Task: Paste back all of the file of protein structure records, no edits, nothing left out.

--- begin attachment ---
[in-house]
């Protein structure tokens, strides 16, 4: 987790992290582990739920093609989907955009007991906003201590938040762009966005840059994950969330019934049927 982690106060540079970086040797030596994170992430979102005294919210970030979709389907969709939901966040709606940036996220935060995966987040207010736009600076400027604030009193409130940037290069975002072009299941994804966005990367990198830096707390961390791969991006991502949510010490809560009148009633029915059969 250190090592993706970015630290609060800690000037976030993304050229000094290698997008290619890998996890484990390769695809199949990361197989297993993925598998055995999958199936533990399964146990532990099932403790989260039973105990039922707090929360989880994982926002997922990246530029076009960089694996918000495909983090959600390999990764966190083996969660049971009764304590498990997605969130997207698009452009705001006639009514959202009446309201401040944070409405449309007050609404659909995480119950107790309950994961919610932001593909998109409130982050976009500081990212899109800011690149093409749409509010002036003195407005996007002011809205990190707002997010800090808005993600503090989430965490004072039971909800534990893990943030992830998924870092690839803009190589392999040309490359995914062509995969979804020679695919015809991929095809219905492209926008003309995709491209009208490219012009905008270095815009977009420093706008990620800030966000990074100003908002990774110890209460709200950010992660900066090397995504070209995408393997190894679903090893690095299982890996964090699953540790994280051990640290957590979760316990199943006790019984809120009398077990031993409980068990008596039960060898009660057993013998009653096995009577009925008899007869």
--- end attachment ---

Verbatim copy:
[in-house]
């Protein structure tokens, strides 16, 4: 987790992290582990739920093609989907955009007991906003201590938040762009966005840059994950969330019934049927 982690106060540079970086040797030596994170992430979102005294919210970030979709389907969709939901966040709606940036996220935060995966987040207010736009600076400027604030009193409130940037290069975002072009299941994804966005990367990198830096707390961390791969991006991502949510010490809560009148009633029915059969 250190090592993706970015630290609060800690000037976030993304050229000094290698997008290619890998996890484990390769695809199949990361197989297993993925598998055995999958199936533990399964146990532990099932403790989260039973105990039922707090929360989880994982926002997922990246530029076009960089694996918000495909983090959600390999990764966190083996969660049971009764304590498990997605969130997207698009452009705001006639009514959202009446309201401040944070409405449309007050609404659909995480119950107790309950994961919610932001593909998109409130982050976009500081990212899109800011690149093409749409509010002036003195407005996007002011809205990190707002997010800090808005993600503090989430965490004072039971909800534990893990943030992830998924870092690839803009190589392999040309490359995914062509995969979804020679695919015809991929095809219905492209926008003309995709491209009208490219012009905008270095815009977009420093706008990620800030966000990074100003908002990774110890209460709200950010992660900066090397995504070209995408393997190894679903090893690095299982890996964090699953540790994280051990640290957590979760316990199943006790019984809120009398077990031993409980068990008596039960060898009660057993013998009653096995009577009925008899007869």